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Traction overvoltage and personal protection


focusing on traction systems, vehicles and facilities

Modern electronic systems are more and more sensitive to increasing electromagnetic interferences, which may affect the systems and cause their failure and even destruction. So, the use of surge arresters appears to be a necessity today (see EN 62305).

Although DC traction lines never served as power distribution systems, nowadays they are used quite extensively to power various facilities near the trolleybus and tram lines, such as rail points, ticket machines, cameras, tram/bus stop lighting systems, voice systems, as well as security systems, rail lubricators and point heaters, etc.

Powering such systems has always posed problems due to transition and switching phenomena, causing voltage surges in the lines. In DC traction lines, the affected facilities also include the AC/DC traction and, where used, control of rectifiers with IGBT transistors.

Without external enhancement, surge arresters integrated into the devices are unable on their own to adequately protect facilities powered from the DC traction line. In fact, three-step protection must be applied, taking into account the non-standard overvoltage peaks in the line.

Overvoltage sources:

  • direct or indirect strike of lightning hitting the traction lines, rectifier substation buildings, HV lines supplying power to the substations. Induction into the traction systems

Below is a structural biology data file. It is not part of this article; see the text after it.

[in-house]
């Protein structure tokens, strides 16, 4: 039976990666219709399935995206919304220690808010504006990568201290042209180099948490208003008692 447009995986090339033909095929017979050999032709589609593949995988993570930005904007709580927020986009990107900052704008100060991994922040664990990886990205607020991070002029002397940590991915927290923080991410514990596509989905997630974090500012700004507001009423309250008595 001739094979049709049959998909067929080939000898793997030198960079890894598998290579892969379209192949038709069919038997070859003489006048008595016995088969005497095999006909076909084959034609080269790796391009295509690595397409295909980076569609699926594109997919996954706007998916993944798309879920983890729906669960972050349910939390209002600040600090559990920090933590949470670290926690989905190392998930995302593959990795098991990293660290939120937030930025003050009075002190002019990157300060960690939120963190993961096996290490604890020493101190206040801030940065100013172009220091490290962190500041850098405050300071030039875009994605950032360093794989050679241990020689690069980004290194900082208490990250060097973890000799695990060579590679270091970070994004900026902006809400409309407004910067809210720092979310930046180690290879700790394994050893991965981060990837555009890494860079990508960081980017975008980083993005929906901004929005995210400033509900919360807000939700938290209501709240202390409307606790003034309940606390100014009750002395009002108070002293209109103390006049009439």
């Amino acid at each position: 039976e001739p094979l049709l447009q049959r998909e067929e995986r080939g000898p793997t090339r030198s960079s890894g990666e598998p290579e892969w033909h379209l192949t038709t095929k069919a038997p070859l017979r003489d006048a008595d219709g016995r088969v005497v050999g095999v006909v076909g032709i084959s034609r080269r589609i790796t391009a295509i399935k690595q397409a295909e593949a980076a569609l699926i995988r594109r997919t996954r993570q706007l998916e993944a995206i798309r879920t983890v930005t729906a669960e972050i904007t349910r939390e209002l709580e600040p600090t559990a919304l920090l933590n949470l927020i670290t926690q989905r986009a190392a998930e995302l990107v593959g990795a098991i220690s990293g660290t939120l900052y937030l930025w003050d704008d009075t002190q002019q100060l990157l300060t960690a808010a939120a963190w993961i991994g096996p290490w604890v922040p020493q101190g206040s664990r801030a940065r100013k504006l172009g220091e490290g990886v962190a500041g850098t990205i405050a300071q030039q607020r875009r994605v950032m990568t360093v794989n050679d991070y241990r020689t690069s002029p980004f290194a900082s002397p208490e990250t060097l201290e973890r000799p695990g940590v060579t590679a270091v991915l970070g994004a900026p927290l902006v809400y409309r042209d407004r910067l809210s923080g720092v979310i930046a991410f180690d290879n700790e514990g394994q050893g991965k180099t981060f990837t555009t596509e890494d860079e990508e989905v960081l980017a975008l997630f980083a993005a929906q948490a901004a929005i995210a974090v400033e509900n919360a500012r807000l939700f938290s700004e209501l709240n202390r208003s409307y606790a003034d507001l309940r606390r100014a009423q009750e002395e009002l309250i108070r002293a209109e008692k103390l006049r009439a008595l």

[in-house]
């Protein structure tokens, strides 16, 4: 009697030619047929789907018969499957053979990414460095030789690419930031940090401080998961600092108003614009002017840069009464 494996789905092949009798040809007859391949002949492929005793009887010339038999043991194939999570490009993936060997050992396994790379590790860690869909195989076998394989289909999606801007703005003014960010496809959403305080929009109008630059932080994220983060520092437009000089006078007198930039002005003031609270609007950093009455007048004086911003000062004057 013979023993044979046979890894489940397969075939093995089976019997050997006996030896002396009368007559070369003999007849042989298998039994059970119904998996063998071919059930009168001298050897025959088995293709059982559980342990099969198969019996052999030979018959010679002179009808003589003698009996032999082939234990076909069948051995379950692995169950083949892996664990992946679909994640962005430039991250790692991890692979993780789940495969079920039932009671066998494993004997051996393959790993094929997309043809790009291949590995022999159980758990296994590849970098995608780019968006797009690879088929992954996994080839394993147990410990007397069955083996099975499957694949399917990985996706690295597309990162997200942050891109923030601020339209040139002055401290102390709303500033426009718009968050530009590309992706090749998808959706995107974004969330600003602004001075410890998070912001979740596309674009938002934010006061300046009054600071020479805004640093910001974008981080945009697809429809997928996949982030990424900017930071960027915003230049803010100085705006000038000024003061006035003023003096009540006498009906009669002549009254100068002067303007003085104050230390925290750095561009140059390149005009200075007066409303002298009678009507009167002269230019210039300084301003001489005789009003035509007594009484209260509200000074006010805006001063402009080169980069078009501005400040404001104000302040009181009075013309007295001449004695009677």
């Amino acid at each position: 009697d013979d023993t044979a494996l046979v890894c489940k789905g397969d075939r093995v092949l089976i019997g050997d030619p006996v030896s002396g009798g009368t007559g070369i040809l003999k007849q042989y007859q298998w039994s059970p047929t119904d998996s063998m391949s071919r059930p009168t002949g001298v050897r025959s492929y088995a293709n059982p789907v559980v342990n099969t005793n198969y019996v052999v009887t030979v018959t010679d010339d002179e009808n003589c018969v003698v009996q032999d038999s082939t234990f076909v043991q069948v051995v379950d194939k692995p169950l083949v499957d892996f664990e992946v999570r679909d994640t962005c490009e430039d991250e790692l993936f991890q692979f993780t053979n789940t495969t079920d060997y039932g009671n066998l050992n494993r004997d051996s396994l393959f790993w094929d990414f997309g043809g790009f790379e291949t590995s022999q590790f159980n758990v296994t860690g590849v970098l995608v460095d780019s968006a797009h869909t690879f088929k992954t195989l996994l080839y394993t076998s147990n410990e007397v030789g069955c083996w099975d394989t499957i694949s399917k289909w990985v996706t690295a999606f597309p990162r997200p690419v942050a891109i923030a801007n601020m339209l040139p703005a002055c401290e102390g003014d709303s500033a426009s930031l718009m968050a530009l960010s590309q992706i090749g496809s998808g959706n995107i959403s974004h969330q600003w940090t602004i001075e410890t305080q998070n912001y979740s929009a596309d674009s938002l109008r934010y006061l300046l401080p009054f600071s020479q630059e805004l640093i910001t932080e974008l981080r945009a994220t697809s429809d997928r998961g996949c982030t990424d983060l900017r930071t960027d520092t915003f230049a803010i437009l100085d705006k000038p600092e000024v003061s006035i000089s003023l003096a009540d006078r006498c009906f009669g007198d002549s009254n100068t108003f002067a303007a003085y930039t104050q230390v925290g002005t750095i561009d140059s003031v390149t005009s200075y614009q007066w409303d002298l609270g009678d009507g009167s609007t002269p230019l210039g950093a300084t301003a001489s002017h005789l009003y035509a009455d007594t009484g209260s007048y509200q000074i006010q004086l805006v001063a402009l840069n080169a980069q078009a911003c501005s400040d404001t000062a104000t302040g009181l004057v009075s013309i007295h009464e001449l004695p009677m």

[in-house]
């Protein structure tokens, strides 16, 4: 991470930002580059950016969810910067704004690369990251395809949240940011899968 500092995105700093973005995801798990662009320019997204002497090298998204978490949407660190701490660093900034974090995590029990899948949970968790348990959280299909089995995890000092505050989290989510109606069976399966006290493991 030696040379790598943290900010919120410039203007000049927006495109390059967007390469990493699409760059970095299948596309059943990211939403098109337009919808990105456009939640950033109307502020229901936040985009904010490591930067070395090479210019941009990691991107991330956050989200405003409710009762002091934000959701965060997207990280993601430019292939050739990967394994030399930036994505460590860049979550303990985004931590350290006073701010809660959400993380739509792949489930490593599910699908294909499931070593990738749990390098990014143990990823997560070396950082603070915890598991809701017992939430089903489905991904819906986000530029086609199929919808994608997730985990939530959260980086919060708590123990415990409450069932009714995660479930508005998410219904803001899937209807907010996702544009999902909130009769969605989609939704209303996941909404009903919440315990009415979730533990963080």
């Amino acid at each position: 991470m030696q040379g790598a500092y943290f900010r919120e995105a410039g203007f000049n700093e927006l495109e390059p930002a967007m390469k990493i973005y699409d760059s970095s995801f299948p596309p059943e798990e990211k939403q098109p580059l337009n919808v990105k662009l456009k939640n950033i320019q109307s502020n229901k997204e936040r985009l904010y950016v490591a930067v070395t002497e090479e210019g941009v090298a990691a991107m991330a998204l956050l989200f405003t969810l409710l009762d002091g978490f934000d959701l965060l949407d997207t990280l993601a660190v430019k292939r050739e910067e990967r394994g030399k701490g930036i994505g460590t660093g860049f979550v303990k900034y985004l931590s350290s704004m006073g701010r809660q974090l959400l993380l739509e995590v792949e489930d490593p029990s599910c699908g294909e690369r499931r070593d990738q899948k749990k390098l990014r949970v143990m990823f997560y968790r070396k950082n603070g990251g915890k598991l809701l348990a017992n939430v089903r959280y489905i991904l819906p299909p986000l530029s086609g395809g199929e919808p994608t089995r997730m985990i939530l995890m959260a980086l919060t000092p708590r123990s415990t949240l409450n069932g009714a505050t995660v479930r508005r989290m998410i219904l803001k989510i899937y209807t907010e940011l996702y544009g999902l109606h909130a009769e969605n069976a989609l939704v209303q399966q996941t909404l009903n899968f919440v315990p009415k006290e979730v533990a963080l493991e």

• passing through a section break (also under voltage)
  • regenerative braking (braking while passing through a section break), short but power-demanding peaks
  • regenerative braking and passing through section breaks between two rectifier substations (worst case)
  • bay switching in substations
  • overvoltage in rectifiers and their interactions in the substations

The PSP 1/10/III overvoltage limiter, manufactured by the Czech company ACER HK, has been used with success to protect rectifier substations, traction lines, facilities and vehicles.

This overvoltage limiter consists of a varistor pile housed in a glass-reinforced plastic tube, the whole system being embedded in a silicon rubber casing.

The Uref level, (voltage at which a 3 mA current starts flowing through the varistor) is about 1.7 kV at a 10 kA rated discharge current. This Uref level is reduced to 1.3 kV in the newly manufactured PSP 1/10/III SL model. Residual voltage is 3.3 kV (or 2.5 kV in the SL model).

Rectifier substations

Installation of surge arresters on both the HV side and the LV side should be considered when designing the protection system against overvoltage. On the HV side, this task should be the responsibility of the power distribution company. On the LV side, Type 1 lightning current arresters should be installed downstream of the transformer to protect the substation input from switching overvoltage (HV system handling) and from atmospheric overvoltage (lightning strikes and induction into the line).

Installation of Type 1+2 surge arresters (such as PIV-720 DC / 1000 DC from the Czech company HAKEL) is advisable on the DC side downstream of the rectifiers in the bays in order to limit overvoltage arising in the traction power lines and also affecting the rectifier’s DC side.

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Traction line

On tram lines, the PSP limiter is installed directly on the poles between the overhead line and the rail. On trolleybus lines, the limiter is installed between the plus pole and earth and between the minus pole and earth.